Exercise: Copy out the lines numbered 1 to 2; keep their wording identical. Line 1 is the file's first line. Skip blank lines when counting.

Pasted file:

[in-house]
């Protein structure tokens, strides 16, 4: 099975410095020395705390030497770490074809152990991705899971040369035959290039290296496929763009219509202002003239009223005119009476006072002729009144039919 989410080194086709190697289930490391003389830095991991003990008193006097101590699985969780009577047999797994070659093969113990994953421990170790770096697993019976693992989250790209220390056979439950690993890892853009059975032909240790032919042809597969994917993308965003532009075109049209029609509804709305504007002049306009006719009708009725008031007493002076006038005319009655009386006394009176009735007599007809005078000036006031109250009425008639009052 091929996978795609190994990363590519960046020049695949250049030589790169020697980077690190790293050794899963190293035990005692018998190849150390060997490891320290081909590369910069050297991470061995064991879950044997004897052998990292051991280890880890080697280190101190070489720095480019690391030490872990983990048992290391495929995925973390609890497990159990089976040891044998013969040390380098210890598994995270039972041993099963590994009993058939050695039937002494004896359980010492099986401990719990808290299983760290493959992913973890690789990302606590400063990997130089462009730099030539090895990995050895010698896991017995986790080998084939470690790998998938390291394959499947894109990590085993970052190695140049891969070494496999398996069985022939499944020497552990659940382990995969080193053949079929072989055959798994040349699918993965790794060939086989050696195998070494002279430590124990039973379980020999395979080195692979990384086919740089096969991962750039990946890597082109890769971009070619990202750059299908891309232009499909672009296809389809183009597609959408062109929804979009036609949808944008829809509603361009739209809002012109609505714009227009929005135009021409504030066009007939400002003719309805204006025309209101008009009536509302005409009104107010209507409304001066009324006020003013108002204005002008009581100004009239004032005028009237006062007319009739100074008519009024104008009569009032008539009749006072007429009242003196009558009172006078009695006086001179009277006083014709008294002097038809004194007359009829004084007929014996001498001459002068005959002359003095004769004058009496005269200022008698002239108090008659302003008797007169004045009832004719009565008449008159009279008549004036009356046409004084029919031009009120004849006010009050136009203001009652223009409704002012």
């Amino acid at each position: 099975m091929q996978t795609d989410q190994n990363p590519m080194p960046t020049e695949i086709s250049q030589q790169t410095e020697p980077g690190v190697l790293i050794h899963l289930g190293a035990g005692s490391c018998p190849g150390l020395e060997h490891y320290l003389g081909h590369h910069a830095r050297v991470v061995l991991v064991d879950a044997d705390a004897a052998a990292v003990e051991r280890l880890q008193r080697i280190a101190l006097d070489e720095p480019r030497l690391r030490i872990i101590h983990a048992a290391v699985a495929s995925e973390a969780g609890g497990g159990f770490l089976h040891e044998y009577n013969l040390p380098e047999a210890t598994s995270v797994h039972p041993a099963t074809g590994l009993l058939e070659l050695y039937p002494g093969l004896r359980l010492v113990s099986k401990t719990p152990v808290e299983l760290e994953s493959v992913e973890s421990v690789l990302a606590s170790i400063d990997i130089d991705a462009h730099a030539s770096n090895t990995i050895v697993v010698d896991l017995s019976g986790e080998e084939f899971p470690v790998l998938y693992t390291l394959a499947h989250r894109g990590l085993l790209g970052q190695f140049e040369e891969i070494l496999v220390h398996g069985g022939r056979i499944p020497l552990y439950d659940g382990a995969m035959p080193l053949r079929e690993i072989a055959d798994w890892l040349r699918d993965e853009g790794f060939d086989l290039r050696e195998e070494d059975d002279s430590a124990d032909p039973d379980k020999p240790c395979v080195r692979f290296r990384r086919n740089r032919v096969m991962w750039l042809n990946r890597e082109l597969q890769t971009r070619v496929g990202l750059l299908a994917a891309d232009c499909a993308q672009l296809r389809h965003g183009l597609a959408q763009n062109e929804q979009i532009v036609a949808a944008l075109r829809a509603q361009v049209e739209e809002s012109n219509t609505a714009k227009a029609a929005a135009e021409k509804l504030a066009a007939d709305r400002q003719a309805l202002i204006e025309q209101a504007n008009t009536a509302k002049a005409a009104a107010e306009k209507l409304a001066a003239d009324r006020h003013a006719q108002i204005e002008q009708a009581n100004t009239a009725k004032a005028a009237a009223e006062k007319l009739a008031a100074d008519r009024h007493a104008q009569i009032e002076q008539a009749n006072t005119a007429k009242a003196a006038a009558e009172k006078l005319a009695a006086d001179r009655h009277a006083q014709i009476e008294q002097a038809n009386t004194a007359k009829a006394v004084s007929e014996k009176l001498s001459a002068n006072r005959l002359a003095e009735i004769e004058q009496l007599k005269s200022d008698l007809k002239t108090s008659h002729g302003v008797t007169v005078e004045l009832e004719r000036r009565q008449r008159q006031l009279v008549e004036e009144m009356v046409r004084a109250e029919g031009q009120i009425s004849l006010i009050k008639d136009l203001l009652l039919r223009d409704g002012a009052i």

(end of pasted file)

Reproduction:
[in-house]
């Protein structure tokens, strides 16, 4: 099975410095020395705390030497770490074809152990991705899971040369035959290039290296496929763009219509202002003239009223005119009476006072002729009144039919 989410080194086709190697289930490391003389830095991991003990008193006097101590699985969780009577047999797994070659093969113990994953421990170790770096697993019976693992989250790209220390056979439950690993890892853009059975032909240790032919042809597969994917993308965003532009075109049209029609509804709305504007002049306009006719009708009725008031007493002076006038005319009655009386006394009176009735007599007809005078000036006031109250009425008639009052 091929996978795609190994990363590519960046020049695949250049030589790169020697980077690190790293050794899963190293035990005692018998190849150390060997490891320290081909590369910069050297991470061995064991879950044997004897052998990292051991280890880890080697280190101190070489720095480019690391030490872990983990048992290391495929995925973390609890497990159990089976040891044998013969040390380098210890598994995270039972041993099963590994009993058939050695039937002494004896359980010492099986401990719990808290299983760290493959992913973890690789990302606590400063990997130089462009730099030539090895990995050895010698896991017995986790080998084939470690790998998938390291394959499947894109990590085993970052190695140049891969070494496999398996069985022939499944020497552990659940382990995969080193053949079929072989055959798994040349699918993965790794060939086989050696195998070494002279430590124990039973379980020999395979080195692979990384086919740089096969991962750039990946890597082109890769971009070619990202750059299908891309232009499909672009296809389809183009597609959408062109929804979009036609949808944008829809509603361009739209809002012109609505714009227009929005135009021409504030066009007939400002003719309805204006025309209101008009009536509302005409009104107010209507409304001066009324006020003013108002204005002008009581100004009239004032005028009237006062007319009739100074008519009024104008009569009032008539009749006072007429009242003196009558009172006078009695006086001179009277006083014709008294002097038809004194007359009829004084007929014996001498001459002068005959002359003095004769004058009496005269200022008698002239108090008659302003008797007169004045009832004719009565008449008159009279008549004036009356046409004084029919031009009120004849006010009050136009203001009652223009409704002012």